recording FOR BEGINNERS
3 ways to make things stand out in your mix

By Jeremy Drakeford

The art of mixing can be challenging. When you've got a whole bunch of sounds fighting for attention it can be hard to find a place for all of them in the mix.
There are a few ways to make the important elements stand out above everything else and not just get lost in the mix.

Firstly, work out what you want to stand out and what you want to blend in to the track. 
If everything is trying to stand out, nothing will. Contrast is everything.

1. reverb

Reverb is a great tool for creating depth.
Use more reverb on elements that you want to push back in the mix.
Use less reverb on elements that you want to sit forward. The drier the sound is, the 'closer' it will appear to the listener.

Delay can also be used to a similar effect.

2. EQ

What sticks out more? A bass guitar or a crash cymbal? The cymbal does because it's brighter.
Similarly, brighter elements of a mix will always cut through above the darker elements.

To bury an instrument in the mix, try applying a High Cut (or High Shelf).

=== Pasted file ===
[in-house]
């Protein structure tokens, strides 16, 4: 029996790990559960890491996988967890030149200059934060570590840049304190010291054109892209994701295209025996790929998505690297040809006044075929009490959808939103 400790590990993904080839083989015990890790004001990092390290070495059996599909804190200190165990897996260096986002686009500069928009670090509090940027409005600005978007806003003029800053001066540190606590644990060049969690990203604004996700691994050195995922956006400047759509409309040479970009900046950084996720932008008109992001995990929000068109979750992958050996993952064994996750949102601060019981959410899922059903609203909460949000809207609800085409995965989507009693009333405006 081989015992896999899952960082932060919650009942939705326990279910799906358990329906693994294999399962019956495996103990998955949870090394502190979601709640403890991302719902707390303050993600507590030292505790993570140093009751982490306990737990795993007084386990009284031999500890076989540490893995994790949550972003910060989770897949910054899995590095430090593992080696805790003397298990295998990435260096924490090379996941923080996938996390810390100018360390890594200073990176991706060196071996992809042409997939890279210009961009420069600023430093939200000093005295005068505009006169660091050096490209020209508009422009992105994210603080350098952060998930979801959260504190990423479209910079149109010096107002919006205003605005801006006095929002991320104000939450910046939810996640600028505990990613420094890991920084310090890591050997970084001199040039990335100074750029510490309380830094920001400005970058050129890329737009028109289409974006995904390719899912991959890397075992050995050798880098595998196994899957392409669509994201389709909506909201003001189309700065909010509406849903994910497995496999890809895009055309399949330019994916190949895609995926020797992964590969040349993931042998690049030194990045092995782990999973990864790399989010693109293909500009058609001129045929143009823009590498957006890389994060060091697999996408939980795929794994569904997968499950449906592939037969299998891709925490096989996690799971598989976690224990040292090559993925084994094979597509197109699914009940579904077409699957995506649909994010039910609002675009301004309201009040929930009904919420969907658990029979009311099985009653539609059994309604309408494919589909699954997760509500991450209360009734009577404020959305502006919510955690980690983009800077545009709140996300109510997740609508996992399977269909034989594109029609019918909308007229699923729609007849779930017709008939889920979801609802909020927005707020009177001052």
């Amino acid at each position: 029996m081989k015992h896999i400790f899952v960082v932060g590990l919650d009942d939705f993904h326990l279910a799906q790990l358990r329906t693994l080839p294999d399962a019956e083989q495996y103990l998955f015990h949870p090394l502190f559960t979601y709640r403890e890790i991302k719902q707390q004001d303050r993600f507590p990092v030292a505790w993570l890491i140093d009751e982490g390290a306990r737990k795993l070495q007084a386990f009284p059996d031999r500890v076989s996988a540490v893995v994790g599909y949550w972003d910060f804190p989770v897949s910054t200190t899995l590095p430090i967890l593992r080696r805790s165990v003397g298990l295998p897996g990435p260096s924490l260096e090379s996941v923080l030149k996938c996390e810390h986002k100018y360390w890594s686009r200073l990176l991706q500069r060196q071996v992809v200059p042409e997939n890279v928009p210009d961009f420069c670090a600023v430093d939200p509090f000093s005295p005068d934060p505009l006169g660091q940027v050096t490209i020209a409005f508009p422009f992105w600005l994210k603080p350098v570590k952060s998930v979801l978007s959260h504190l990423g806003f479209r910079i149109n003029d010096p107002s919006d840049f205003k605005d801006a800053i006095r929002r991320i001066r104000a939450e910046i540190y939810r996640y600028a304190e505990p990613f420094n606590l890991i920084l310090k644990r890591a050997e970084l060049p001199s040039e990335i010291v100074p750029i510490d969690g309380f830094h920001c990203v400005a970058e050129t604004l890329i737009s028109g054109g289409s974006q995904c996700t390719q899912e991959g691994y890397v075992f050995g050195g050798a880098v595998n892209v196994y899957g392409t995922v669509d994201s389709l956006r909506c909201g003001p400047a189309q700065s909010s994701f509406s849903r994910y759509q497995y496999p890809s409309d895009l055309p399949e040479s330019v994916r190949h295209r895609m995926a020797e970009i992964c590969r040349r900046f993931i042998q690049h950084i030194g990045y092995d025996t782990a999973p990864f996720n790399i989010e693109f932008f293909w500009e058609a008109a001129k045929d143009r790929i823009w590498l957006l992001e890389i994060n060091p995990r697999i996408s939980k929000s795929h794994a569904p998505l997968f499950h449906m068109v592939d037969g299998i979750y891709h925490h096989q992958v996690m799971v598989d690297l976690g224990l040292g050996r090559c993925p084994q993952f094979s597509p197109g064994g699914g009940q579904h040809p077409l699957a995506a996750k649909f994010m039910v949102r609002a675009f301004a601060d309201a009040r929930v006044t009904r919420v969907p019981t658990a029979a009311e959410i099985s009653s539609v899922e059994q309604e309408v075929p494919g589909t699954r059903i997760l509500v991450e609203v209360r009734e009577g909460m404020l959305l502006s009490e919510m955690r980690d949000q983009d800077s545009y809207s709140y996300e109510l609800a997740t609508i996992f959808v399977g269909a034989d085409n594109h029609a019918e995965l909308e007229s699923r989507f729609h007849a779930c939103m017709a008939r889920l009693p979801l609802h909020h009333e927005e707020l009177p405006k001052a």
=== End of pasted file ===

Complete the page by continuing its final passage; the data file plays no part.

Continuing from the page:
Even a High Cut at 15kHz will allow the other instruments to breathe more in the 15kHz - 20kHz range. 
You could use a High Cut all the way down to say 2kHz (or even further for a true 'muffled' effect) which really opens up the high end for the instruments that you want to shine.

To give an instrument more presence, try boosting the highs. 
For example, sometimes I like to boost everything above 10kHz (only by around 2 - 3dB) on lead vocals to really make them pop.
Experiment with it and see what works for you.

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Above is an example of a key Piano melody that needed a substantial High Shelf Boost to cut through the mix.

Below is an example of a Drum Loop with an extreme High Cut to create a muffled effect. 

3. compression

Compression can be used to either bring elements closer or push them further back (depending on the settings).

If there's something in your mix that's poking out and you want to tame it, try using a Compressor or Limiter
For supportive instruments, don't be afraid to really squash them.
If you flatten the transients of these instruments then it will make way for the more important instruments to poke through. 

Do you see the pattern now? It's all about contrast. 
If everything is fighting for the spotlight, nothing will win.

Good luck and happy recording!
- Jeremy

Email me your mixes, questions or feedback: jeremy@spectrumsound.com.au